I’m doing a public interview with the US author Bret Easton Ellis in Dublin on April 25th, so — as well as being in the middle of reading his new memoir White, which is due out in Ireland in May — I decided this evening to have a look back over previous occasions when I met and interviewed him. He’s been a controversial figure in publishing from the get-go — and in 2019, he’s arguably even more of a polarising figure than he was when in his twenties. First up, here’s my first interview with him from 2005, published in the Sunday Business Post in Ireland, followed, after the jump, by my second interview with him, published also in the Business Post, in 2010.
Bret Easton Ellis Interview
By Nadine O’Regan
It’s a Tuesday night at the Edmund Burke theatre in Trinity College Dublin.
Bret Easton Ellis, the renowned author of American Psycho, the novel
in which narrator Patrick Bateman dismembered victims and dressed in
Armani, is midway through a question-and-answer session, when he
reveals that he is currently reading and enjoying the Robbie Williams
His audience, a large motley crew of coat-swaddled students, grinning
older fans clutching tattered copies of American Psycho and Glamorama,
lecturers, journos and the odd bewildered foreigner, erupt into
laughter. But no, Ellis insists, it’s true.
“I love it!” he says, as the chuckles build. “I totally identify with Robbie!”
Ellis‘s tongue might be planted firmly in his cheek, but that doesn’t
mean he’s lying. Robbie and Bret have plenty in common besides a wry
sense of humour.
Massive success early in their careers (Williams for Take That, Ellis
for Less than Zero and American Psycho)? Check. Egocentrism? Check.
History of drug use? Check. Ambiguous sexuality? Check. Willingness to
shock? Check. Loneliness even – perhaps especially – while surrounded
by opulence? Check.
In January 2004, Ellis‘s best friend and partner of six years, the
sculptor Michael Wade Kaplan, died of heart failure after what Ellis
describes as a rare “blow-out” night to celebrate his birthday. Kaplan
was just 30 years old.
In our interview earlier that day, I ask Ellis, 41, if he has come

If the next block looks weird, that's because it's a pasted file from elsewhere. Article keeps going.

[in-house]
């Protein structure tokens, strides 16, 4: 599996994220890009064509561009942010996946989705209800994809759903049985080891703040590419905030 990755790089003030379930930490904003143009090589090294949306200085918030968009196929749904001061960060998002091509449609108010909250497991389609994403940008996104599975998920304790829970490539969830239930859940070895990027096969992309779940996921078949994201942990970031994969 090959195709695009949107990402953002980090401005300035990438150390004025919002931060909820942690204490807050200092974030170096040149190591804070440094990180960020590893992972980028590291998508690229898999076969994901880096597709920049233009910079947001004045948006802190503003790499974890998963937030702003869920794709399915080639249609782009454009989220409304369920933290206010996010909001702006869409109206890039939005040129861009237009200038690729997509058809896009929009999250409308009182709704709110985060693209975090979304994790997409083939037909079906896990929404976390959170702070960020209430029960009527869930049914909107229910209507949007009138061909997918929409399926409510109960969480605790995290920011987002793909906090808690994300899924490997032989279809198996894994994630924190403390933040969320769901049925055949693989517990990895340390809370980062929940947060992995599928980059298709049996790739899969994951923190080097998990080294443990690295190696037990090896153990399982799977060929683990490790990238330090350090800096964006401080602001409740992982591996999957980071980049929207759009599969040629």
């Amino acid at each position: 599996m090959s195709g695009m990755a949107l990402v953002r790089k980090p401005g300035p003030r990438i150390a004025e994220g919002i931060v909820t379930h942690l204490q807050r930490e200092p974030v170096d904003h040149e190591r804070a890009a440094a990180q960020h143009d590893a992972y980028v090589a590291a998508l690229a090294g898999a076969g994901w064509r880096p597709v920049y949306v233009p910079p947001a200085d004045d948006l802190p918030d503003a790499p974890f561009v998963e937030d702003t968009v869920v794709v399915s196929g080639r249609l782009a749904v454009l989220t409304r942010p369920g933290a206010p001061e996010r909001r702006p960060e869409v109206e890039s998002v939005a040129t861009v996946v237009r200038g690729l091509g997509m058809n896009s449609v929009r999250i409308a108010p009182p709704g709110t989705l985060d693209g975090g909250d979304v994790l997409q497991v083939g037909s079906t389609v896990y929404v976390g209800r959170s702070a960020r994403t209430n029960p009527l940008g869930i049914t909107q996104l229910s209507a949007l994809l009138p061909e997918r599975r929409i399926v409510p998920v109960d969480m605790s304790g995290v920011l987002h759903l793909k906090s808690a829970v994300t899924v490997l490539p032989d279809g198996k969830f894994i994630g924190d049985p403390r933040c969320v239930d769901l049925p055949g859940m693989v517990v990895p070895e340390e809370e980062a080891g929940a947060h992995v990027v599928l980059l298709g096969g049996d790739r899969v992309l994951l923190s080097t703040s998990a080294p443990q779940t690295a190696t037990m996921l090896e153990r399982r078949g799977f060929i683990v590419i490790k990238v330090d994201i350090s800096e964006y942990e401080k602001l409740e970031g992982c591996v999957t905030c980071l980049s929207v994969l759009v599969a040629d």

through the grieving process. The author locks his hands together
behind his head. Eyes damp, he stares up at the ceiling.
“I was in London giving a reading. A thousand people in the audience.
I should have been really excited. And all I’m thinking is, ‘Where’s
Mike? Why did Mike have to die? I would give up any of this just to
hang out with Mike again.’
“It’s so corny, it’s mental in a way. But he’s always around.” Ellis
sighs. “It’s very bad news. I don’t know what to do about it. The only
thing you can do is move on. There’s nothing else I can do.”
Ellis left his New York residence after Kaplan’s death and relocated
to Los Angeles for 19 months. Happiest when writing fiction,
completing his new novel Lunar Park became a refuge for him – but
never a hiding place. Ellis writes not to escape from his life, but
rather to emotionally represent it – and perhaps to explain it.
The book was conceived as far back as 1989 and, although Ellis has
said otherwise, he asserts now that Kaplan’s death did not greatly
influence the material in the finished book. The truth is, he had
other ghosts with which to contend.
Ellis has never quite stepped out of the long shadow cast by his dead
father, an abusive, image-obsessed alcoholic who terrified the young
Bret. Nor has he outdone the success of his third novel American
Psycho, a work so horrifying that his original publisher dropped it,
but that subsequently became a cornerstone – albeit a grim,
blood-spattered one – in American fiction. “It will be the first line
in my obituary,” Ellis says, resigned.
These two hauntings have become intertwined in Lunar Park, a
pseudo-memoir of a man called Bret Easton Ellis who is struggling to
cope with a tsunami of problems: someone is carrying out the crimes
contained in his third novel American Psycho, Ellis has a drink
problem, a wife and child he’s not sure he wants, and – oh dear – his
father appears to have returned from the dead.
Lunar Park feels flawed. It also – crucially – feels true: ditsy and
deeply unconvincing supernatural stuff aside, this book comes on like
a report from the frontline of society. This book is not just about
Bret Easton Ellis. It’s also about our coke-snorting,
emotion-deficient, ruptured family, medicated, celebrity-obsessed,
anomie-filled times. Lunar Park is thought-provoking, gnomic, funny,